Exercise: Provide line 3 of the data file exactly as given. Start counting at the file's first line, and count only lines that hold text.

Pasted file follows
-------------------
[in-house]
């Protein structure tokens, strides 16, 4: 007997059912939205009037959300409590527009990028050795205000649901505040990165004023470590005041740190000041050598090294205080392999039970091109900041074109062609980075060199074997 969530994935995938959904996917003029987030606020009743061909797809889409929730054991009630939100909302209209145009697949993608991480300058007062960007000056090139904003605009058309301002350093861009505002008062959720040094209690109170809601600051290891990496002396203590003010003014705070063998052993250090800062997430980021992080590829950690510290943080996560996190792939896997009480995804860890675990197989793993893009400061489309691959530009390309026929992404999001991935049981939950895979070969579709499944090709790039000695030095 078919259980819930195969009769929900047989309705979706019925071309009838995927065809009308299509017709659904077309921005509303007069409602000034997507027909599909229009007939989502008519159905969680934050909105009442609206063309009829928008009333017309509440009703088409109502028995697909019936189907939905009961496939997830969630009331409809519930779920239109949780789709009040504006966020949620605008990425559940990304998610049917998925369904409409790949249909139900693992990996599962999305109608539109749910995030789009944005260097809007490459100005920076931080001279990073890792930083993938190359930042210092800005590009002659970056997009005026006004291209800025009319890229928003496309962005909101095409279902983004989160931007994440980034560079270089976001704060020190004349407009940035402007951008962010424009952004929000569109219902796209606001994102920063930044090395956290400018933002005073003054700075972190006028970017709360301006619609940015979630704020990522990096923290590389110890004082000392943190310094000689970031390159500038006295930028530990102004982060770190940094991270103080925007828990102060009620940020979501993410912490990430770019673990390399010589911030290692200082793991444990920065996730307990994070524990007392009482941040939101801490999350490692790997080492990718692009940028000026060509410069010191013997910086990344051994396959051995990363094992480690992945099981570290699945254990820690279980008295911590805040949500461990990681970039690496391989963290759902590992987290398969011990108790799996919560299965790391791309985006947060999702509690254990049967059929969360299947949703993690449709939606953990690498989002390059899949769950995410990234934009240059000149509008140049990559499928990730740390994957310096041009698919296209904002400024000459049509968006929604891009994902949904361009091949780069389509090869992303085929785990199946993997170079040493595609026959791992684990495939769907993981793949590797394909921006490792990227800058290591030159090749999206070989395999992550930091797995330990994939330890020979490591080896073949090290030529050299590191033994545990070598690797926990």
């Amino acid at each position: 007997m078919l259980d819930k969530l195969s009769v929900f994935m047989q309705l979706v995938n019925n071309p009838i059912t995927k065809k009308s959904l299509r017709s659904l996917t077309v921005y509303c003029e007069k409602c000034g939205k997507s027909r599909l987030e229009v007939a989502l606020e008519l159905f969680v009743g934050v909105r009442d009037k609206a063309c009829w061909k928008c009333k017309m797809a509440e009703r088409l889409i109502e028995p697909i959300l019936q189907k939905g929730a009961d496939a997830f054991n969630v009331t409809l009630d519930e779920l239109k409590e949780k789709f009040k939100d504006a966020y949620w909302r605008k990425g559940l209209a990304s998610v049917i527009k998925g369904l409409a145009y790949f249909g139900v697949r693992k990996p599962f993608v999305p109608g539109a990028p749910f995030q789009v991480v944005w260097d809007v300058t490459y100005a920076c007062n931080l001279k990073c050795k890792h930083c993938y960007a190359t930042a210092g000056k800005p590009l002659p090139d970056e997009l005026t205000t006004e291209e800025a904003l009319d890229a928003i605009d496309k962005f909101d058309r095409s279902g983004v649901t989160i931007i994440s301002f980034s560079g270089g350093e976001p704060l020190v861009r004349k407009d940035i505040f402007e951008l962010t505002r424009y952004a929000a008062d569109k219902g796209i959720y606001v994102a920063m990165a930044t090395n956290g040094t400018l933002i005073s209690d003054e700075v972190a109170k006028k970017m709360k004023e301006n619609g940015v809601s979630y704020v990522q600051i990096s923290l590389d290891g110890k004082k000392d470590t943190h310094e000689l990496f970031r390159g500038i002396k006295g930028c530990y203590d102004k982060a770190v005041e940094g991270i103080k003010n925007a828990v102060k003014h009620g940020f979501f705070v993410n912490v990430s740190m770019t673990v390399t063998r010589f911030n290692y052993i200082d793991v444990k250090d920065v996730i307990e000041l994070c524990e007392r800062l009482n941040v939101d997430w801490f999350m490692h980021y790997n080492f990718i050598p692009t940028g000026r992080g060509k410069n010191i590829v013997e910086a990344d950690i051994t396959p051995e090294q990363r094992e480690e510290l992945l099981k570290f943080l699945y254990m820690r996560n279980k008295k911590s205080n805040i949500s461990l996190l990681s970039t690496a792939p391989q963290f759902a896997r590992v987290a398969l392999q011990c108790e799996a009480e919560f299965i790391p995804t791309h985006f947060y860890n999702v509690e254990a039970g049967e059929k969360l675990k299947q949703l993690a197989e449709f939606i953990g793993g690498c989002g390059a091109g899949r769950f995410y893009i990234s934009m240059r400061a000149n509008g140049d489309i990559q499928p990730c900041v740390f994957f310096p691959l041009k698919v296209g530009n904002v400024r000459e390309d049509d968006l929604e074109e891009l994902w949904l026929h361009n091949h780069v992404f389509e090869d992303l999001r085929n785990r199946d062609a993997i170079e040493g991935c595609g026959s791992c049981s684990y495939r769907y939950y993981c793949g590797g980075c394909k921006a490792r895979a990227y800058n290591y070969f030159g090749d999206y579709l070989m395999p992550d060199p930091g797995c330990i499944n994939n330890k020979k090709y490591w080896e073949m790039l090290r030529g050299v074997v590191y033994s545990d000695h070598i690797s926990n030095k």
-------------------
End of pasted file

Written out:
């Amino acid at each position: 007997m078919l259980d819930k969530l195969s009769v929900f994935m047989q309705l979706v995938n019925n071309p009838i059912t995927k065809k009308s959904l299509r017709s659904l996917t077309v921005y509303c003029e007069k409602c000034g939205k997507s027909r599909l987030e229009v007939a989502l606020e008519l159905f969680v009743g934050v909105r009442d009037k609206a063309c009829w061909k928008c009333k017309m797809a509440e009703r088409l889409i109502e028995p697909i959300l019936q189907k939905g929730a009961d496939a997830f054991n969630v009331t409809l009630d519930e779920l239109k409590e949780k789709f009040k939100d504006a966020y949620w909302r605008k990425g559940l209209a990304s998610v049917i527009k998925g369904l409409a145009y790949f249909g139900v697949r693992k990996p599962f993608v999305p109608g539109a990028p749910f995030q789009v991480v944005w260097d809007v300058t490459y100005a920076c007062n931080l001279k990073c050795k890792h930083c993938y960007a190359t930042a210092g000056k800005p590009l002659p090139d970056e997009l005026t205000t006004e291209e800025a904003l009319d890229a928003i605009d496309k962005f909101d058309r095409s279902g983004v649901t989160i931007i994440s301002f980034s560079g270089g350093e976001p704060l020190v861009r004349k407009d940035i505040f402007e951008l962010t505002r424009y952004a929000a008062d569109k219902g796209i959720y606001v994102a920063m990165a930044t090395n956290g040094t400018l933002i005073s209690d003054e700075v972190a109170k006028k970017m709360k004023e301006n619609g940015v809601s979630y704020v990522q600051i990096s923290l590389d290891g110890k004082k000392d470590t943190h310094e000689l990496f970031r390159g500038i002396k006295g930028c530990y203590d102004k982060a770190v005041e940094g991270i103080k003010n925007a828990v102060k003014h009620g940020f979501f705070v993410n912490v990430s740190m770019t673990v390399t063998r010589f911030n290692y052993i200082d793991v444990k250090d920065v996730i307990e000041l994070c524990e007392r800062l009482n941040v939101d997430w801490f999350m490692h980021y790997n080492f990718i050598p692009t940028g000026r992080g060509k410069n010191i590829v013997e910086a990344d950690i051994t396959p051995e090294q990363r094992e480690e510290l992945l099981k570290f943080l699945y254990m820690r996560n279980k008295k911590s205080n805040i949500s461990l996190l990681s970039t690496a792939p391989q963290f759902a896997r590992v987290a398969l392999q011990c108790e799996a009480e919560f299965i790391p995804t791309h985006f947060y860890n999702v509690e254990a039970g049967e059929k969360l675990k299947q949703l993690a197989e449709f939606i953990g793993g690498c989002g390059a091109g899949r769950f995410y893009i990234s934009m240059r400061a000149n509008g140049d489309i990559q499928p990730c900041v740390f994957f310096p691959l041009k698919v296209g530009n904002v400024r000459e390309d049509d968006l929604e074109e891009l994902w949904l026929h361009n091949h780069v992404f389509e090869d992303l999001r085929n785990r199946d062609a993997i170079e040493g991935c595609g026959s791992c049981s684990y495939r769907y939950y993981c793949g590797g980075c394909k921006a490792r895979a990227y800058n290591y070969f030159g090749d999206y579709l070989m395999p992550d060199p930091g797995c330990i499944n994939n330890k020979k090709y490591w080896e073949m790039l090290r030529g050299v074997v590191y033994s545990d000695h070598i690797s926990n030095k």